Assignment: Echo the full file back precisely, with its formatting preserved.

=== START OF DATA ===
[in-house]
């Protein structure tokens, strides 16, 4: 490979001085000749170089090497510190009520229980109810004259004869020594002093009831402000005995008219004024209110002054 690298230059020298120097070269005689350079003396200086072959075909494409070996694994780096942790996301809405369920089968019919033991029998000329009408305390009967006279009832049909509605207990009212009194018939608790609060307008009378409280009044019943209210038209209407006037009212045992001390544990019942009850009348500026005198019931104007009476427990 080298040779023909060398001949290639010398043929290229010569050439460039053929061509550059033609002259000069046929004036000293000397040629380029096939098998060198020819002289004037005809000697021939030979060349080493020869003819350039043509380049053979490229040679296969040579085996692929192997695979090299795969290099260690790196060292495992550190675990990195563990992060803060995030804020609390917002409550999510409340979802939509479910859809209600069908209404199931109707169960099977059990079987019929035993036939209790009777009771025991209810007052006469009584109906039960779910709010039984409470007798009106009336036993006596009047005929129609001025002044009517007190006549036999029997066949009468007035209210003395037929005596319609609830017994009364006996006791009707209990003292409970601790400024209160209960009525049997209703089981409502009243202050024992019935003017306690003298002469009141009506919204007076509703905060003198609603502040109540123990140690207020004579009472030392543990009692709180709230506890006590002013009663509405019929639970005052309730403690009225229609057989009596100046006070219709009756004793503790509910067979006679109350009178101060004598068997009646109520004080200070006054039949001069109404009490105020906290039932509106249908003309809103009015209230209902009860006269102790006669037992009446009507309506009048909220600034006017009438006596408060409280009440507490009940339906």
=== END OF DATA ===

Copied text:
[in-house]
């Protein structure tokens, strides 16, 4: 490979001085000749170089090497510190009520229980109810004259004869020594002093009831402000005995008219004024209110002054 690298230059020298120097070269005689350079003396200086072959075909494409070996694994780096942790996301809405369920089968019919033991029998000329009408305390009967006279009832049909509605207990009212009194018939608790609060307008009378409280009044019943209210038209209407006037009212045992001390544990019942009850009348500026005198019931104007009476427990 080298040779023909060398001949290639010398043929290229010569050439460039053929061509550059033609002259000069046929004036000293000397040629380029096939098998060198020819002289004037005809000697021939030979060349080493020869003819350039043509380049053979490229040679296969040579085996692929192997695979090299795969290099260690790196060292495992550190675990990195563990992060803060995030804020609390917002409550999510409340979802939509479910859809209600069908209404199931109707169960099977059990079987019929035993036939209790009777009771025991209810007052006469009584109906039960779910709010039984409470007798009106009336036993006596009047005929129609001025002044009517007190006549036999029997066949009468007035209210003395037929005596319609609830017994009364006996006791009707209990003292409970601790400024209160209960009525049997209703089981409502009243202050024992019935003017306690003298002469009141009506919204007076509703905060003198609603502040109540123990140690207020004579009472030392543990009692709180709230506890006590002013009663509405019929639970005052309730403690009225229609057989009596100046006070219709009756004793503790509910067979006679109350009178101060004598068997009646109520004080200070006054039949001069109404009490105020906290039932509106249908003309809103009015209230209902009860006269102790006669037992009446009507309506009048909220600034006017009438006596408060409280009440507490009940339906």